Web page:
There Died a Myriad...
War is prominent among the forms of human experience that have most readily stimulated poetry. In combat both mind and body strain at the end of their tether.
On and beyond the battlefield deep passion stirs, as hope and fear, exultation and despair, love and hatred, anger and compassion powerfully contend. Think back simply to the complex ferment of feeling aroused, just three springs ago, by the armada that sailed from the Solent towards the South Atlantic and by all that ensued half a world away.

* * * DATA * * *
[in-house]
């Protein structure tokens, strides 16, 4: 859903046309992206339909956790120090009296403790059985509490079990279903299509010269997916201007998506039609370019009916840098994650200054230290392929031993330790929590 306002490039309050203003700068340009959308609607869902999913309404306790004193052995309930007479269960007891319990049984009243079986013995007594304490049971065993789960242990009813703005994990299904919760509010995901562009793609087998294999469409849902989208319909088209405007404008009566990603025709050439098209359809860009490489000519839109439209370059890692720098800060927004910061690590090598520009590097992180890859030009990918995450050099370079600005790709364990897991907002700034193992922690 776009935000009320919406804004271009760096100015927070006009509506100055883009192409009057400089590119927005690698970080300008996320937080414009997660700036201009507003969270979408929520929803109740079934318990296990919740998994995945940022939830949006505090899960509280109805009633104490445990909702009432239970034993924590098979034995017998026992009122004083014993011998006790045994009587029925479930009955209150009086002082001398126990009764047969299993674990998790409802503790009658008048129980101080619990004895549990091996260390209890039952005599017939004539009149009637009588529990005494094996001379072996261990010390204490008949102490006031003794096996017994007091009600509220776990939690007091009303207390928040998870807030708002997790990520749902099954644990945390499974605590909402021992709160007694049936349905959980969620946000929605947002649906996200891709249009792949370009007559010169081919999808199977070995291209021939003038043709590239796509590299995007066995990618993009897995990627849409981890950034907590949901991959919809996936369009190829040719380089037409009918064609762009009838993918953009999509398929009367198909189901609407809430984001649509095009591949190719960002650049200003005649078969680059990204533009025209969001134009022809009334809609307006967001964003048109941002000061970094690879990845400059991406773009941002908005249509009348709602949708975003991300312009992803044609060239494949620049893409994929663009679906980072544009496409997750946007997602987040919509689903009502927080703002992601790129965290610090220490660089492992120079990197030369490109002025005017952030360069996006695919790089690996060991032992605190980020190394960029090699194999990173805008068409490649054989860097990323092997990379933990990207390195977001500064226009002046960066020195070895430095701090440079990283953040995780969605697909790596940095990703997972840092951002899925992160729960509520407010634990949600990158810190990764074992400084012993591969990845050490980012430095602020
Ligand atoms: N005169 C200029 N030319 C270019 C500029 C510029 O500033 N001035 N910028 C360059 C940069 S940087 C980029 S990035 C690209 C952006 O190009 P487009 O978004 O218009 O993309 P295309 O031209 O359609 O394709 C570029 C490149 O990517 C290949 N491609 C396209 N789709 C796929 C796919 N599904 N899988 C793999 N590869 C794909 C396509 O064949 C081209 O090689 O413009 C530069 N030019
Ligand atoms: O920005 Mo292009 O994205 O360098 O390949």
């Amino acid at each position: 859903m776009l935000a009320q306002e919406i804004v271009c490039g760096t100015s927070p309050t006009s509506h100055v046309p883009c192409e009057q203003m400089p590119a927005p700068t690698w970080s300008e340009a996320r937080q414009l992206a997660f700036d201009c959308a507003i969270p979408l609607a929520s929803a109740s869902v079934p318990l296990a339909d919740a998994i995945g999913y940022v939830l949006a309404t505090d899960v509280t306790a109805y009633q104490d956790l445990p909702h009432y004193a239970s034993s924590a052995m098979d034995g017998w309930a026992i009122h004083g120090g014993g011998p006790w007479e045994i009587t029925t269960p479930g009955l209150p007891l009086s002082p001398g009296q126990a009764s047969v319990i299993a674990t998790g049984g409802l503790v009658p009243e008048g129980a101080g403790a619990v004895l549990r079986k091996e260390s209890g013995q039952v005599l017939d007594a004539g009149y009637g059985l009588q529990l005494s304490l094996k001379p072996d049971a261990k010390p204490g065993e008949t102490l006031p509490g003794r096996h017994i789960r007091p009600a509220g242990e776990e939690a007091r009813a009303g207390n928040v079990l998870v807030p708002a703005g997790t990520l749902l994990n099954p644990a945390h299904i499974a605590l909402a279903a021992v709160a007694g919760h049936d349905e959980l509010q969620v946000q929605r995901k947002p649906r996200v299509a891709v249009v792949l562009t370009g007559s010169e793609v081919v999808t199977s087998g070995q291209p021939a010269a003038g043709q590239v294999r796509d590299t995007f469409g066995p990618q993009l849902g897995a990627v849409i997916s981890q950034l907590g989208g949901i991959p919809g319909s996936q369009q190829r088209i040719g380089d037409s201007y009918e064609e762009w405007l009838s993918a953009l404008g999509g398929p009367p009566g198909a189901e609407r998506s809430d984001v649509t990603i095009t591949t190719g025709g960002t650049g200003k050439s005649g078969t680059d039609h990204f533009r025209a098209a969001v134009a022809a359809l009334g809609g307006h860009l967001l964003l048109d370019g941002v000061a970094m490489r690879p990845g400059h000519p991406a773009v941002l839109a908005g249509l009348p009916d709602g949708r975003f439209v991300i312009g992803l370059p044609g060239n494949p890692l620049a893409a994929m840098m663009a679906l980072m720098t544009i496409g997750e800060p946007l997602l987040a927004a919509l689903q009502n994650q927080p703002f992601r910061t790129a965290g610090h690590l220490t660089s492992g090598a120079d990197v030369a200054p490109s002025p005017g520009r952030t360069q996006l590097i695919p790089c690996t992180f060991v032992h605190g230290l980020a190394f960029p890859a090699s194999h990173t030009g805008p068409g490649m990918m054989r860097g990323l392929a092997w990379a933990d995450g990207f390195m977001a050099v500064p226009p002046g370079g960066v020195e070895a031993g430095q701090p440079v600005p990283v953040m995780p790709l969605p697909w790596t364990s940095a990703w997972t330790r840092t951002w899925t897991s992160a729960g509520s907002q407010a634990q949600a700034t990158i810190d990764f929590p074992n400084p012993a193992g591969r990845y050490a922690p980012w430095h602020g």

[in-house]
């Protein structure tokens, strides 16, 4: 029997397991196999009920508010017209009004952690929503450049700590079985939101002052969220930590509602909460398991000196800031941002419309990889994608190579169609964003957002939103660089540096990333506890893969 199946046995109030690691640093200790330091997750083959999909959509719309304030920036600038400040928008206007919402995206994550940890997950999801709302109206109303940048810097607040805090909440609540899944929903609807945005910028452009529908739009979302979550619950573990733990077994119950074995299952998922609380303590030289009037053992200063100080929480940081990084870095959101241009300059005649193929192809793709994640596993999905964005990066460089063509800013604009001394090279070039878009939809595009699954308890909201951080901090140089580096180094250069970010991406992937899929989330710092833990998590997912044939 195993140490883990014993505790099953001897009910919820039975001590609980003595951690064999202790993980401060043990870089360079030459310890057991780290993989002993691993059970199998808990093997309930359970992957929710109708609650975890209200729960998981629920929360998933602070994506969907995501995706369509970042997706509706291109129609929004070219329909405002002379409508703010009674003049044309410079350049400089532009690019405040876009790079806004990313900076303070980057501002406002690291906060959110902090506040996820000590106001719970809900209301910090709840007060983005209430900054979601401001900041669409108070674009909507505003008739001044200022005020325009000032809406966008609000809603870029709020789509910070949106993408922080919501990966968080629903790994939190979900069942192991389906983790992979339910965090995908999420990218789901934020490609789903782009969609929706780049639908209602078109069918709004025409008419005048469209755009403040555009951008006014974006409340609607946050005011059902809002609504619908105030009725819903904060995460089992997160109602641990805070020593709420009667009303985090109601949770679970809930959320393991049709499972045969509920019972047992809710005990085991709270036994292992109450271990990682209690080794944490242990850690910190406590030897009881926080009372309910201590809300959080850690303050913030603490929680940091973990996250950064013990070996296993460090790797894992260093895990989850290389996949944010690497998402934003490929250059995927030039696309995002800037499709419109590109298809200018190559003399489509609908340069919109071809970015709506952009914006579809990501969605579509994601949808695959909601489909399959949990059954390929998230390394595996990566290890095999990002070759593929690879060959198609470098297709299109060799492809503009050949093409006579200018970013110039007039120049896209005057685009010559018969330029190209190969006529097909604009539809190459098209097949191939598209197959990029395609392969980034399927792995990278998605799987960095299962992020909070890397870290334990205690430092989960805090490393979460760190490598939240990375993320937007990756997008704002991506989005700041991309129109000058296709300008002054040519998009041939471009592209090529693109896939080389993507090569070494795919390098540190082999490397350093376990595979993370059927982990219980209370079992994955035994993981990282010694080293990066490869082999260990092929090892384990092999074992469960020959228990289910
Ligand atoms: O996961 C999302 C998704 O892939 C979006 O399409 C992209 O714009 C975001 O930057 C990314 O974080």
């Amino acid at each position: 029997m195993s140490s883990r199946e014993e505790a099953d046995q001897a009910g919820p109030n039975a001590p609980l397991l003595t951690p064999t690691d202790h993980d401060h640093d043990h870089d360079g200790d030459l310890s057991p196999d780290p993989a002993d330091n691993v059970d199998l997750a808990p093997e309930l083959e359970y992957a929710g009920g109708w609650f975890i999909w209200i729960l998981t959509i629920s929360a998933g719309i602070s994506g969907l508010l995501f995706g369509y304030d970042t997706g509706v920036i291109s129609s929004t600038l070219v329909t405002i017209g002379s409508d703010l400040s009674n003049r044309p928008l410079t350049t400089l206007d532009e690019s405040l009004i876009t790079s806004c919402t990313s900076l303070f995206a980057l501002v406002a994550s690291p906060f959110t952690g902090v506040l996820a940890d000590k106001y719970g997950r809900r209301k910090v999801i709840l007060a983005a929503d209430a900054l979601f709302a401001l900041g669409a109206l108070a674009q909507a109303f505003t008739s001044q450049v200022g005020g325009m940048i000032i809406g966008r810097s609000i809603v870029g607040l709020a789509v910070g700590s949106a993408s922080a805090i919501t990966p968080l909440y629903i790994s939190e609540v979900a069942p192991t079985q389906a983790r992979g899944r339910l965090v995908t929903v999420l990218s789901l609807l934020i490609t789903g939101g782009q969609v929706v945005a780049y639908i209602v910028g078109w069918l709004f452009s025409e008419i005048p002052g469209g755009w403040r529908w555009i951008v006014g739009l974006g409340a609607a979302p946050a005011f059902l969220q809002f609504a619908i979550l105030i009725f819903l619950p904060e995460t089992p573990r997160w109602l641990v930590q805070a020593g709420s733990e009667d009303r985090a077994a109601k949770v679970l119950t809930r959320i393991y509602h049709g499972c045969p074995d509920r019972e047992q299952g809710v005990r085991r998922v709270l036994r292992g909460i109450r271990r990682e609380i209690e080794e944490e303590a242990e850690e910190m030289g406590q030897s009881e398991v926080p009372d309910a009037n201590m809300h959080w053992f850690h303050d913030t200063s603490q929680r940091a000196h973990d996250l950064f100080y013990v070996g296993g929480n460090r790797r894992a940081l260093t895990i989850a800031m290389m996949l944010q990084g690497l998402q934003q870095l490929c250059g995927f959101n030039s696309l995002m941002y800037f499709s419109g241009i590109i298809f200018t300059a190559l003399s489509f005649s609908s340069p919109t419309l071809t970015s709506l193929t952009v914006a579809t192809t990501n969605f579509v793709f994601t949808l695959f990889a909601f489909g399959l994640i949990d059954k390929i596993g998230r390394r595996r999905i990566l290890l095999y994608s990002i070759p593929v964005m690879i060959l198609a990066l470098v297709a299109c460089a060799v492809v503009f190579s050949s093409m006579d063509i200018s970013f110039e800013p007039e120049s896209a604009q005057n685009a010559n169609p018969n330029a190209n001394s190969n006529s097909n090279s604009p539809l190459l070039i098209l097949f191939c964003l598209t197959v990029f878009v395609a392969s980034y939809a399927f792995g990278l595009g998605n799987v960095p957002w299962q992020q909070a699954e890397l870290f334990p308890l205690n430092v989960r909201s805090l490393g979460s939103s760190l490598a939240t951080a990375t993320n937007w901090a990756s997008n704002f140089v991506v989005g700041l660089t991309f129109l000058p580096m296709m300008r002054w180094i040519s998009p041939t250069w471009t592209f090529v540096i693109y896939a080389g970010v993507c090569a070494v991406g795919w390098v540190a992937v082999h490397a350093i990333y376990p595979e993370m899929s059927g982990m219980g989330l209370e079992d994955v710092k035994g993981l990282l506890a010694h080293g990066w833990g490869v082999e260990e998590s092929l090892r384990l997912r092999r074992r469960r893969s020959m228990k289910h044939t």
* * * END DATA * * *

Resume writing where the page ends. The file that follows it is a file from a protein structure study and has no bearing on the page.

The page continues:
Our contemporary anxieties about the mode and scale of future conflict – and doubtless also, for some, a certain nostalgia about participation in campaigns past – have helped to sustain a market in poetic anthologies focusing on war. The efforts of the Salamander Oasis Trust, dedicated to publishing the literary record of service in the Mediterranean sphere during the earlier 1940s, is one particularly interesting example. Catherine Reilly's Scars Upon My Heart, gathering poetry written by women in response to the Great War, constitutes another. Now there appears, as a newcomer on the University Press' distinguished anthological list, The Oxford Book of War Poetry.